Range Rover Sport

The new Range Rover is sporty, but not that nice, says Michael Booth

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Indy Lifestyle Online

Would suit: Celebrity Big Brother's Maggot
Price: £34,995 to £58,995
Maximum speed: 120mph, 0-60mph in 11.9 seconds
Combined fuel economy: 27.9mpg
Further information: 0800 110 110

It's a classic: Range Rover

There's a thin line between chav and bling, and I'm not sure on which side we'd place the Range Rover Sport. Actually, I'm not sure it matters. It is all things to all Boyz and, quite probably, their Hoods. I could imagine that both Wayne and Waynetta Rooney and 50 Cent will have perused the Range Rover Sport brochure and, while this might be good for raising the brand's profile in the kind of magazines that accord Jennifer Lopez's cellulite the status of urgent public interest, I can't help feeling that the Sport is something of a corporate tragedy.

The current standard Range Rover is not only the most beautiful four-by-four ever, it is one of the most beautiful cars ever, full stop. It is a neo-Palladian colossus; monumentally chic, Riva speed-boat style, and all that. In comparison, the Sport is a cross between a Barratt home and an RNLI vessel. It looks as if it were designed by a committee of Arndale Centre hoodies as an offering to their gods (Peter and Jordan). Being too young to drive, they will heave it to the top of a hill outside Chester and set fire to it.

If you live a rich, rounded life - which, by definition, means you spend none of it reading car magazines, as I do - you won't be aware of what the Sport might have been: the second tragic aspect of this sorry tale. It evolved, or rather, devolved, from the Range Stormer show car which was an original, well-proportioned, cohesive and striking two-door attack wagon from the Judge Dredd school of design. Childish, but very cool nonetheless. Land Rover either lacked the nerve or the nous to put it into production so what we got was a cut-and-shut Discovery chassis with a shrunken Range Rover body plus some silly vestigial running boards and various other Halfords add-ons. It was like doodling a Groucho Marx moustache-and-glasses combo on the Venus de'Medici. What a shame.

Land Rover has had its quality issues over the years - if we're honest, it's never not had quality issues - but there were signs at the launch of the standard Range Rover that Ford's oft-promised improvements were finally materialising. Inside, it felt like a quality car; perhaps felt is not quite the right word - it was still a bit Hyundai to the touch in places - but it sure did look good inside, and that vaguely Scandinavian style and prominent central command tower dashboard have been copied by several other manufacturers. But the Sport, though essentially the same inside, seems to have taken a step backwards in terms of fit and feel. There are some horrid bits of plastic in there, and the exterior is no better with its clumsy air vents in the front wings (you can almost see the jagged hacksaw edges that hastily fashioned a hole for them).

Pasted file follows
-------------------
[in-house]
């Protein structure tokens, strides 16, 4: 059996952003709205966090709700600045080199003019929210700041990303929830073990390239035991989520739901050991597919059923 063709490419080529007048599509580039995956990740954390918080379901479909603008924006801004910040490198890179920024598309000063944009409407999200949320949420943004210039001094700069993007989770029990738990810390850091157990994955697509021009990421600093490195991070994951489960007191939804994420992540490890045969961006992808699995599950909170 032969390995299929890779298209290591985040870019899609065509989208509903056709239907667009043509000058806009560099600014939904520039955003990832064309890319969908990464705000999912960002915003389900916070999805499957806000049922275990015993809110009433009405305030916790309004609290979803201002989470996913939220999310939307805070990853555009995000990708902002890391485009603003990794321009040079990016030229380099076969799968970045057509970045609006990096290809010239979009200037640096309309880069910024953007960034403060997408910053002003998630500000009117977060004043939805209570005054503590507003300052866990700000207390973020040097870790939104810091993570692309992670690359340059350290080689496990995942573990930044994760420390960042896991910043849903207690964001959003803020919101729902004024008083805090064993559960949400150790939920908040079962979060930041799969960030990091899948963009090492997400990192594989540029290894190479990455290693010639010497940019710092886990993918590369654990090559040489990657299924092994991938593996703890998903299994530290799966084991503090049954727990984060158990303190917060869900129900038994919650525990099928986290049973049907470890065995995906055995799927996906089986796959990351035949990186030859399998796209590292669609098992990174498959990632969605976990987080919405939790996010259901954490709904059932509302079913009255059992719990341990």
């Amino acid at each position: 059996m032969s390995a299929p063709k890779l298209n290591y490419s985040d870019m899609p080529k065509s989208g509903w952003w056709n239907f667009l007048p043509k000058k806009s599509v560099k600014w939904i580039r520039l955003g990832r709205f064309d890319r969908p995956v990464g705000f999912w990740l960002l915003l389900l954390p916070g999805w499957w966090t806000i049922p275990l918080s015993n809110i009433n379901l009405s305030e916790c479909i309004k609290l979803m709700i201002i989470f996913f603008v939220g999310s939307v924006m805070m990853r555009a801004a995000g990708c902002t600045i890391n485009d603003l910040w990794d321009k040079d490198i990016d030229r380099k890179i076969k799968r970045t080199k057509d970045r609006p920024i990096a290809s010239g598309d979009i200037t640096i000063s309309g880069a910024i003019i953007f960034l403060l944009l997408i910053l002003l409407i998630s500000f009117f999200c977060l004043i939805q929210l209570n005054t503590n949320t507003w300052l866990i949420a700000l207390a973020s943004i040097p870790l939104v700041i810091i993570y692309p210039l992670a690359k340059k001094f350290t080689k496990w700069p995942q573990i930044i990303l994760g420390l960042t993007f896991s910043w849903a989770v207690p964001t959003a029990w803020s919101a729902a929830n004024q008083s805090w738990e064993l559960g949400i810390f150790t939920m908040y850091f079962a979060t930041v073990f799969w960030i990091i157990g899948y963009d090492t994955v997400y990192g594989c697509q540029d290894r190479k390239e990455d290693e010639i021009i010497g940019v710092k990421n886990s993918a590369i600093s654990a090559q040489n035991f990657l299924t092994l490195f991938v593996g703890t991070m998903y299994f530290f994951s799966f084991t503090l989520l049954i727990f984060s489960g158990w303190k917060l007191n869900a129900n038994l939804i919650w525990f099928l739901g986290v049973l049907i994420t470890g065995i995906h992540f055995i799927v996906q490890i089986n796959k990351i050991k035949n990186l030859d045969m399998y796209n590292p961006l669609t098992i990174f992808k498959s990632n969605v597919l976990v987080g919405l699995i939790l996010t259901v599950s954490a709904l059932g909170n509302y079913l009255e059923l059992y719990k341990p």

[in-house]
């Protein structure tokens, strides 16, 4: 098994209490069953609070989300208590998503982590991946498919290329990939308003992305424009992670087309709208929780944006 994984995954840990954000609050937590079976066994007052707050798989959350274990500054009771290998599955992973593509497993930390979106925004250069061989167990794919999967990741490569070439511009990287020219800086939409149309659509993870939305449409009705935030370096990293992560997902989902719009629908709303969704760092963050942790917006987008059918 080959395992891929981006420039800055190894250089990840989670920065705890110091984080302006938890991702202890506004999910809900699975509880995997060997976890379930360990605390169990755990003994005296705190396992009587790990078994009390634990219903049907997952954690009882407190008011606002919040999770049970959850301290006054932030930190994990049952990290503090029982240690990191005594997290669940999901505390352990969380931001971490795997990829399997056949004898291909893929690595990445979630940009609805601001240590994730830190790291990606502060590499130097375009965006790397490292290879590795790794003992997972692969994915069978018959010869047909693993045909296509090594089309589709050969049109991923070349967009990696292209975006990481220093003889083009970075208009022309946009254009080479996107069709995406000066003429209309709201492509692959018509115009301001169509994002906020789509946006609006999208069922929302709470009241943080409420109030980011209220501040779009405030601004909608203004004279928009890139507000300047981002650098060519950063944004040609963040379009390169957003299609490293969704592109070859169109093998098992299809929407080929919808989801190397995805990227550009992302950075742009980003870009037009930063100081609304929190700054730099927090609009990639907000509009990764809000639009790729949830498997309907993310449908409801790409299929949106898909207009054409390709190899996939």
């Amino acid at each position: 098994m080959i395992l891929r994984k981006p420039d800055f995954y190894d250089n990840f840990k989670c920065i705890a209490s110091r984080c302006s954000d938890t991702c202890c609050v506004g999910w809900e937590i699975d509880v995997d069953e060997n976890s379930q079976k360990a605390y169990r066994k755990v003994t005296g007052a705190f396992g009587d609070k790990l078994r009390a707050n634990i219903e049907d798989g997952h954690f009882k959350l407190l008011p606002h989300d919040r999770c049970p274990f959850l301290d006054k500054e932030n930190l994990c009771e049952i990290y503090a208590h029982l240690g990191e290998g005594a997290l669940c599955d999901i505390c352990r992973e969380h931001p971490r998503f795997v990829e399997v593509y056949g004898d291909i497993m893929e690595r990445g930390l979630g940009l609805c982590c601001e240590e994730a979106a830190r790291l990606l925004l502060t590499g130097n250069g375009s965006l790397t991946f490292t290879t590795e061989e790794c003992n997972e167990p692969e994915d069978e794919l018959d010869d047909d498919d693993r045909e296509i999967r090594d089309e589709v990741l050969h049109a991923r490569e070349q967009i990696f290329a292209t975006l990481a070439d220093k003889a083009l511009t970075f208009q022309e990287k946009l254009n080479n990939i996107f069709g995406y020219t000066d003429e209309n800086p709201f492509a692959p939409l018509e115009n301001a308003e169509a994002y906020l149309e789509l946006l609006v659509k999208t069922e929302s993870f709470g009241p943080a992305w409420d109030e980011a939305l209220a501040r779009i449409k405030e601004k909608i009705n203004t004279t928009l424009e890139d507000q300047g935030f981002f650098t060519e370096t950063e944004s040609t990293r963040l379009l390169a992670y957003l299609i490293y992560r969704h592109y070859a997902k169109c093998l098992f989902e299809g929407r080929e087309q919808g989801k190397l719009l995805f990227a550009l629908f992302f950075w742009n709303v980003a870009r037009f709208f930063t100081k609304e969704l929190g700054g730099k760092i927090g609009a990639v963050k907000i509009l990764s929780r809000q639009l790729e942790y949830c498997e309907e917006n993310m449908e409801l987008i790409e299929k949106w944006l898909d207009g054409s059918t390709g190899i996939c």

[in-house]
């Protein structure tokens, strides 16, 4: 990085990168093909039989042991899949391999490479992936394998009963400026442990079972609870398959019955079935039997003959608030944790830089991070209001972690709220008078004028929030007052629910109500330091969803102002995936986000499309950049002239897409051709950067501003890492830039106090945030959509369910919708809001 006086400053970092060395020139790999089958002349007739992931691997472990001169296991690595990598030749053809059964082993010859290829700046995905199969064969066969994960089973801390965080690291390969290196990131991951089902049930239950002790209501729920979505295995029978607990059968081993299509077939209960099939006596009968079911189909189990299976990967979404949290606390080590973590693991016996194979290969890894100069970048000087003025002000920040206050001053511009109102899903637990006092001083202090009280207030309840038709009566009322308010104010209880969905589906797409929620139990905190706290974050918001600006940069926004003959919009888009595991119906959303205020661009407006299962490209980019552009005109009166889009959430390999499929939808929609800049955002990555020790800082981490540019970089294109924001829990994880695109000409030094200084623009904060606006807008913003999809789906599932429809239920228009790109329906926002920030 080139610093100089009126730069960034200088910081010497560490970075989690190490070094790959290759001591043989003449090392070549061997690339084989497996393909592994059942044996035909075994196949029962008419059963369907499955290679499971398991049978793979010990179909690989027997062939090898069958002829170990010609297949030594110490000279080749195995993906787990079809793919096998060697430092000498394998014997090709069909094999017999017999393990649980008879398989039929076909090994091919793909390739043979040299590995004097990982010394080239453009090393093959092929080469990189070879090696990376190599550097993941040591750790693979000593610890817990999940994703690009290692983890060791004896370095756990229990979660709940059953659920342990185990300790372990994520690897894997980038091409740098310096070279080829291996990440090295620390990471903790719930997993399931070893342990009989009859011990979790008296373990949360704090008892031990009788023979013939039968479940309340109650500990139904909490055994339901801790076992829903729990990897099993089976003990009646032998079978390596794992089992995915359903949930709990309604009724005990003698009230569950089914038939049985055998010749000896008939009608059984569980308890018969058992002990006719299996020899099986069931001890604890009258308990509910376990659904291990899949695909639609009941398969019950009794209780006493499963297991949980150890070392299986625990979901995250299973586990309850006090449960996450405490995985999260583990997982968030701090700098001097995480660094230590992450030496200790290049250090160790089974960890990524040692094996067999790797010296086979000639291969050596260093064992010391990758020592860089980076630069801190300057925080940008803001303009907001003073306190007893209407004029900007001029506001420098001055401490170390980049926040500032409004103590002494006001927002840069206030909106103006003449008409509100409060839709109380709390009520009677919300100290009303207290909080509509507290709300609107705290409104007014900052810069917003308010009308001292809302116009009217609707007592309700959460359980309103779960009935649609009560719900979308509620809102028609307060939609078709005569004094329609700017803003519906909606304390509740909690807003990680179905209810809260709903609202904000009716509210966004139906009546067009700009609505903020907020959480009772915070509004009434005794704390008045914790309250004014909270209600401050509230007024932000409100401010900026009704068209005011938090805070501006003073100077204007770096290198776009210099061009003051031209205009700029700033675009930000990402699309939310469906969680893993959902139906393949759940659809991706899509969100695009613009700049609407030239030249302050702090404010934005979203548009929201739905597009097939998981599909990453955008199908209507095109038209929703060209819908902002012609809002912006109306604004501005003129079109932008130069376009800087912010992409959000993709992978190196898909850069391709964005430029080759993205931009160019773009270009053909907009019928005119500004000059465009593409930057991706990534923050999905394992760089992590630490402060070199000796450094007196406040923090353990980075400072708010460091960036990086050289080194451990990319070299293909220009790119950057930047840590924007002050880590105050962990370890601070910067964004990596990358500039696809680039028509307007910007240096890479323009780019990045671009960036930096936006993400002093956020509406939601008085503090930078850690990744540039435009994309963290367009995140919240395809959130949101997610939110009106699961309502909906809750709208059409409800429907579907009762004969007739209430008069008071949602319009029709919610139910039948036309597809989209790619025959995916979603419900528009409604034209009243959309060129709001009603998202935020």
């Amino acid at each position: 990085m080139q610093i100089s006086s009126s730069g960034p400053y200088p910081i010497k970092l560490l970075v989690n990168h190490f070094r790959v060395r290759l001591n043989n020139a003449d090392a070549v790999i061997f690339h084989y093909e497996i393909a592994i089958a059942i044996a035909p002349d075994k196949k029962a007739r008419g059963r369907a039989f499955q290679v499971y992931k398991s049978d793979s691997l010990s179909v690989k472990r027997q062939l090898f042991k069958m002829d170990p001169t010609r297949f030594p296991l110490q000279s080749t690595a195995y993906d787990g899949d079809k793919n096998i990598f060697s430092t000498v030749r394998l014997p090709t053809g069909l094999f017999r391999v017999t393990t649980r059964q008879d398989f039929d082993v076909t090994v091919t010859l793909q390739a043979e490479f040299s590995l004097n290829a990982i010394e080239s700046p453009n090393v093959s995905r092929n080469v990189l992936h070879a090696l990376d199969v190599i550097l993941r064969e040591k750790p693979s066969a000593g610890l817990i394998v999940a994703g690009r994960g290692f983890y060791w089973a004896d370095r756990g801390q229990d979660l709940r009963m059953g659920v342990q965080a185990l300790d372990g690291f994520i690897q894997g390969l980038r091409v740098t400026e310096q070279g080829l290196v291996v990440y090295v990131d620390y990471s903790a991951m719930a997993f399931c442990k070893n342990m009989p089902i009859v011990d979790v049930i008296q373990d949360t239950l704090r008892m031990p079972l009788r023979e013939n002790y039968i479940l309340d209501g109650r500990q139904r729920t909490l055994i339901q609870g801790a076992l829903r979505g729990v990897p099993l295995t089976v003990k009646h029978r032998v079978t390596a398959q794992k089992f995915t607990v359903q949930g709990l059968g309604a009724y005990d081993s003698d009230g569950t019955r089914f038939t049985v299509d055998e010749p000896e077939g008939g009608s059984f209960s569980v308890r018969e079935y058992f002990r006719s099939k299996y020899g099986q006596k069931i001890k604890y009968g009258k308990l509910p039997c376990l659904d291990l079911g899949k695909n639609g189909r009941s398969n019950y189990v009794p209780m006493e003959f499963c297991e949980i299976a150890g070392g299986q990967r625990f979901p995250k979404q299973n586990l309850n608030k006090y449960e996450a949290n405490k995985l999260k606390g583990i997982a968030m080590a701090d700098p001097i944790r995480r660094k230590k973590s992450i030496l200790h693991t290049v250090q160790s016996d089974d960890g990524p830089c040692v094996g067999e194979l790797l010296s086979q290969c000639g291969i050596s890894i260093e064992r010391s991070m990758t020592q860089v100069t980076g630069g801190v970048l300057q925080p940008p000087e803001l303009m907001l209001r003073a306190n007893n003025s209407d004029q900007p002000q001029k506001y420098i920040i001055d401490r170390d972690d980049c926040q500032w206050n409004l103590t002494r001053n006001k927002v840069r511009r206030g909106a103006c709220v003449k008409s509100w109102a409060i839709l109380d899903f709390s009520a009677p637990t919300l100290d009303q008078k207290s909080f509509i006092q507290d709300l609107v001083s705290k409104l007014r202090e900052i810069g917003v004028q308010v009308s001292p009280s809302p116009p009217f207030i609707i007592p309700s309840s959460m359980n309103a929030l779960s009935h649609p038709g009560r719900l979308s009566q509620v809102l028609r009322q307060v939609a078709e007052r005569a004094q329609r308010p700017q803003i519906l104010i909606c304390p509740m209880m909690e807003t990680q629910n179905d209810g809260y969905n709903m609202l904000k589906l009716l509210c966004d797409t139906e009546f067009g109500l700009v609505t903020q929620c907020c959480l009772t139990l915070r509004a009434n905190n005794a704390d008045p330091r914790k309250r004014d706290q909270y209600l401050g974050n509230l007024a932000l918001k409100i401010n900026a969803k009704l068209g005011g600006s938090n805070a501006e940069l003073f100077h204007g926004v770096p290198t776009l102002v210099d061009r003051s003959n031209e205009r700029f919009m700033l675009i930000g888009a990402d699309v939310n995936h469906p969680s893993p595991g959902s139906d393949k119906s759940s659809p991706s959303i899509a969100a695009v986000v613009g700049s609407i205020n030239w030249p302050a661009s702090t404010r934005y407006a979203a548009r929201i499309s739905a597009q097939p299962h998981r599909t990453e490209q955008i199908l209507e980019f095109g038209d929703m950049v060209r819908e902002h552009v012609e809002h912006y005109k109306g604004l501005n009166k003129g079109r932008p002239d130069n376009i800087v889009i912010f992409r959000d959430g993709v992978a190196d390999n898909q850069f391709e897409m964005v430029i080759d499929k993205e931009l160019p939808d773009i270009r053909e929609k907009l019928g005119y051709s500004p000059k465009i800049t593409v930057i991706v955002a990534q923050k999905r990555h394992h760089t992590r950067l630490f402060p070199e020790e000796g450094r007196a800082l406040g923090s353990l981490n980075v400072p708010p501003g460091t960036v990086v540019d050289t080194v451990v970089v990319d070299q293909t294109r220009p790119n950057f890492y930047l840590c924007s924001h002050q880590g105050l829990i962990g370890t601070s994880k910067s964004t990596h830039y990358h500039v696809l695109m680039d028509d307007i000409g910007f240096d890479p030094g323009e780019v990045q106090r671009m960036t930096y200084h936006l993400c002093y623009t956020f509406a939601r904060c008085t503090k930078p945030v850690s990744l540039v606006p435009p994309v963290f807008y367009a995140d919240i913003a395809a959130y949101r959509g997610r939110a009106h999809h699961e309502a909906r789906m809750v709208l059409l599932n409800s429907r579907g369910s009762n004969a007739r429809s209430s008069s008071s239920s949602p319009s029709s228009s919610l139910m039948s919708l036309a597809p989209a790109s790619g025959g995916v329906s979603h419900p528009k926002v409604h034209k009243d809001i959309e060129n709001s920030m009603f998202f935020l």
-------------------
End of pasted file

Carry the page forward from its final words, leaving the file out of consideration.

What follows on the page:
Forget all the political brouhaha about large, thirsty off-roaders. And don't worry about whether this is a capable off-roader - I'm sure that "rock crawl" mode (for driving over slippery riverbeds), adjustable air suspension (for tip-toeing across rutted fields), and "hill descent" mode, make it an absolute whiz in the countryside. On the road it's about as sporty as the cast of Dad's Army, but forget that too. Remember only this: should you feel your wallet twitch in a Land Rover showroom: this is precisely the kind of car Maggot might buy to celebrate coming third in Celebrity Big Brother.

Back in 1970, when the original Range Rover was launched, the idea of a "sporty" version would have seemed risibly far-fetched. That Land Rover felt there might be a market for a luxury farm vehicle was enough of an imaginative leap as it was.

The Range Rover forged the way for perhaps the most loathed of all motor-vehicle species: the luxury off-roader. It was designed by Spen King, Gordon Bashford and Phil Jackson for a company facing a financial crisis due to military spending cutbacks.

The idea was to create a car that could cross rough terrain but offer saloon-car refinement on the road. With four-wheel-drive and a 3.5-litre V8, the Range Rover managed this magnificently and was a great success from the off. So successful was it, in fact, that the company didn't even bother to introduce a four-door version until over a decade later, and the simple design lasted until 1984.

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